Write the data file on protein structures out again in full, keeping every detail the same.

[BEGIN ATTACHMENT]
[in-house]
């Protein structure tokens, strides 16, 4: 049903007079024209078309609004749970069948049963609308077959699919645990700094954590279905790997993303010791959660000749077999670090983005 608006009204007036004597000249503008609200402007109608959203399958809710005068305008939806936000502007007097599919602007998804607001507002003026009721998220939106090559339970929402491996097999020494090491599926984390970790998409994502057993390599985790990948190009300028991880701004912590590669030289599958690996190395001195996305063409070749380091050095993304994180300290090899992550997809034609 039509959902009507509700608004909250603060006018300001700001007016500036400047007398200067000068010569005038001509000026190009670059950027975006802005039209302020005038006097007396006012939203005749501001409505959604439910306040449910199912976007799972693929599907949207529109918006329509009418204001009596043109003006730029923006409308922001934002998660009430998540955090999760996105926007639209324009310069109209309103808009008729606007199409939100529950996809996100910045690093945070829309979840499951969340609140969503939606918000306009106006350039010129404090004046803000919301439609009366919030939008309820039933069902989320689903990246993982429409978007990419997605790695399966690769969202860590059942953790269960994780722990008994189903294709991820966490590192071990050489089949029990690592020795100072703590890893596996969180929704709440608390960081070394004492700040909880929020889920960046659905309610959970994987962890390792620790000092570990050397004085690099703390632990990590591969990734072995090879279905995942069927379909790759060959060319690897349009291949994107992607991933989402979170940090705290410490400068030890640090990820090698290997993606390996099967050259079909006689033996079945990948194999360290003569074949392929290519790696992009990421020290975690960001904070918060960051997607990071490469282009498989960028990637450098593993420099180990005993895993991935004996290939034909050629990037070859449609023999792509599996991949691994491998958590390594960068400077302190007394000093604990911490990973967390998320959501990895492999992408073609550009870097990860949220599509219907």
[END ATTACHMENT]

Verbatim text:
[in-house]
């Protein structure tokens, strides 16, 4: 049903007079024209078309609004749970069948049963609308077959699919645990700094954590279905790997993303010791959660000749077999670090983005 608006009204007036004597000249503008609200402007109608959203399958809710005068305008939806936000502007007097599919602007998804607001507002003026009721998220939106090559339970929402491996097999020494090491599926984390970790998409994502057993390599985790990948190009300028991880701004912590590669030289599958690996190395001195996305063409070749380091050095993304994180300290090899992550997809034609 039509959902009507509700608004909250603060006018300001700001007016500036400047007398200067000068010569005038001509000026190009670059950027975006802005039209302020005038006097007396006012939203005749501001409505959604439910306040449910199912976007799972693929599907949207529109918006329509009418204001009596043109003006730029923006409308922001934002998660009430998540955090999760996105926007639209324009310069109209309103808009008729606007199409939100529950996809996100910045690093945070829309979840499951969340609140969503939606918000306009106006350039010129404090004046803000919301439609009366919030939008309820039933069902989320689903990246993982429409978007990419997605790695399966690769969202860590059942953790269960994780722990008994189903294709991820966490590192071990050489089949029990690592020795100072703590890893596996969180929704709440608390960081070394004492700040909880929020889920960046659905309610959970994987962890390792620790000092570990050397004085690099703390632990990590591969990734072995090879279905995942069927379909790759060959060319690897349009291949994107992607991933989402979170940090705290410490400068030890640090990820090698290997993606390996099967050259079909006689033996079945990948194999360290003569074949392929290519790696992009990421020290975690960001904070918060960051997607990071490469282009498989960028990637450098593993420099180990005993895993991935004996290939034909050629990037070859449609023999792509599996991949691994491998958590390594960068400077302190007394000093604990911490990973967390998320959501990895492999992408073609550009870097990860949220599509219907």